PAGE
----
There's still seven minutes left until noon, so I say, good morning! I hope you're having a lovely morning so far, because I certainly am. In my work as a "senior research associate II" for a biopharma company, I much prefer the days that get me into the lab to the days where I'm pushing paper around on my desk. There's a super-ultra-important analysis that needs to have results by Monday morning, so I'm trying to be all enthusiastic about the prospect of coming into work tomorrow--that is, Saturday--afternoon. I haven't managed to muster any enthusiasm yet, simply general resignation to my fate.
Hamstrings/glutes are still sore, and I've got a weekend of hiking and running ahead of me, so this morning was all about the upper body work. I started, however, with 6 minutes on the treadmill, walking to warm up, and finished with 15 minutes on the bicycle, basically to relax and read a magazine. In between I was doing Power 5s!
What's a Power 5, you ask? It's when you run through a series of weight lifting exercises, lifting enough weight that you can only manage 5 reps at a time. I did the following, for 3 sets:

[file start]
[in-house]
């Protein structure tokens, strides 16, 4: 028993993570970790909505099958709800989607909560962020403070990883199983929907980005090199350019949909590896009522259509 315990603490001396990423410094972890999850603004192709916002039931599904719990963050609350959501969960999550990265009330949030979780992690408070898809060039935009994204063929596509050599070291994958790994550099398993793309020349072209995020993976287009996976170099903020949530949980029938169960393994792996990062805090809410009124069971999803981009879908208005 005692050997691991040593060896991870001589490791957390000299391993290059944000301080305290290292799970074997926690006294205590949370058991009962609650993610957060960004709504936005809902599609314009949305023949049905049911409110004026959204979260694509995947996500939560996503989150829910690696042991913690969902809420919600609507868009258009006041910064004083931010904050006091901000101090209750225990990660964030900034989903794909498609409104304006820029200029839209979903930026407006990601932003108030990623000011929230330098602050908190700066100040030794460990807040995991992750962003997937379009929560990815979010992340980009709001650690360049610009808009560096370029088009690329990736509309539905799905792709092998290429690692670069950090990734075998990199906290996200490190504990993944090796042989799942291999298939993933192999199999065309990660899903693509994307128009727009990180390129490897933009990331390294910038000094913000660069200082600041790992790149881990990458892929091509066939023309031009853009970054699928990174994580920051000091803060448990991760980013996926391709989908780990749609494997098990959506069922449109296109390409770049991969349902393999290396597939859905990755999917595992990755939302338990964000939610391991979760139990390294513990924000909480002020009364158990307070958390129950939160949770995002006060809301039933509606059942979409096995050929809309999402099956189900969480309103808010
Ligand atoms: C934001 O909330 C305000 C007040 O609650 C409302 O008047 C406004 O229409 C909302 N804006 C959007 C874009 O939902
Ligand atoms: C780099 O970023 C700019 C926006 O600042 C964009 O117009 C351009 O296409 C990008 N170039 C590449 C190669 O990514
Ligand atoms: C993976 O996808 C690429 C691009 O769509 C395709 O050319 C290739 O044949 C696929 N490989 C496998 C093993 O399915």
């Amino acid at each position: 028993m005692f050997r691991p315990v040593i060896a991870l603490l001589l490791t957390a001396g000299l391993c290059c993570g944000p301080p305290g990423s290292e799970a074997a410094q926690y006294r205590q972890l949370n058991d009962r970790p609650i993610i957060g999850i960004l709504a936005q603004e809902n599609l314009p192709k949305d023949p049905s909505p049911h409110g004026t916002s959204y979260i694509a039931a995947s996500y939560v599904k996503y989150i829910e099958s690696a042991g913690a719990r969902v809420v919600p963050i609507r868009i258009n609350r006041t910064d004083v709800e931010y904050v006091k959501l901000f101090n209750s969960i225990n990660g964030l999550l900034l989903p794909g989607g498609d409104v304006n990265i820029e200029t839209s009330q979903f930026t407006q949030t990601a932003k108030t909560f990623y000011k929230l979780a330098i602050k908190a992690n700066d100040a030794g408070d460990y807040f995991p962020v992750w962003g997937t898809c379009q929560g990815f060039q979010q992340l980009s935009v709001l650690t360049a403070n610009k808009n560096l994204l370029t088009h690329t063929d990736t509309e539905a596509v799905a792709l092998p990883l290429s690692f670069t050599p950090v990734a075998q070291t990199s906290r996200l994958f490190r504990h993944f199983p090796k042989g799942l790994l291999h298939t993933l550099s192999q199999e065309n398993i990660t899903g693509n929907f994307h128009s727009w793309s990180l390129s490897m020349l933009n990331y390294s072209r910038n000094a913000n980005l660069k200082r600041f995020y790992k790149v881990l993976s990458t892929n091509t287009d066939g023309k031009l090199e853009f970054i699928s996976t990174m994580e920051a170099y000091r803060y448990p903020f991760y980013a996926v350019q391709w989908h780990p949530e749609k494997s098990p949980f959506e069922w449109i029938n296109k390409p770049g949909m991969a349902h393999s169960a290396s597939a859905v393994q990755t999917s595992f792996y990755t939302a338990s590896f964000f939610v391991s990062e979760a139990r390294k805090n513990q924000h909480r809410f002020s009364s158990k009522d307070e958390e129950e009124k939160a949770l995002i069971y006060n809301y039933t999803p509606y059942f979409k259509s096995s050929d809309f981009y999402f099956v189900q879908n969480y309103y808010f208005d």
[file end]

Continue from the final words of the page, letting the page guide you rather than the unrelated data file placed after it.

Shoulder press (50 pounds)
Pull-up (30 pound assist)
Push-up (nothing fancy here, just dropped and gave myself 5)
Machine row (100 first set, then 90 next two sets)
Doodle bugs (aka dead bugs, but my brain kept calling them doodle bugs, so the name has stuck--10 reps each leg)
Farmer's walk (90, 80, 70 pounds)
I decreased the weight on the farmer's walk but made it more difficult for myself by switching from plates to dumbbells. Dumbbells are much wider, which means you have to hold them farther out to the side, adding more engagement to the muscles. They're also more difficult to hold on to, which helps for grip strength.
I was inspired to try the dead bugs as an exercise in whether I'm engaging my abdominals correctly for support in other exercises. Basically, you're doing it right if you can keep your low back connected to the ground over the full range of the exercise. Nailed it! Guess I've been working on abdominal support for long enough that my body knows what it's doing.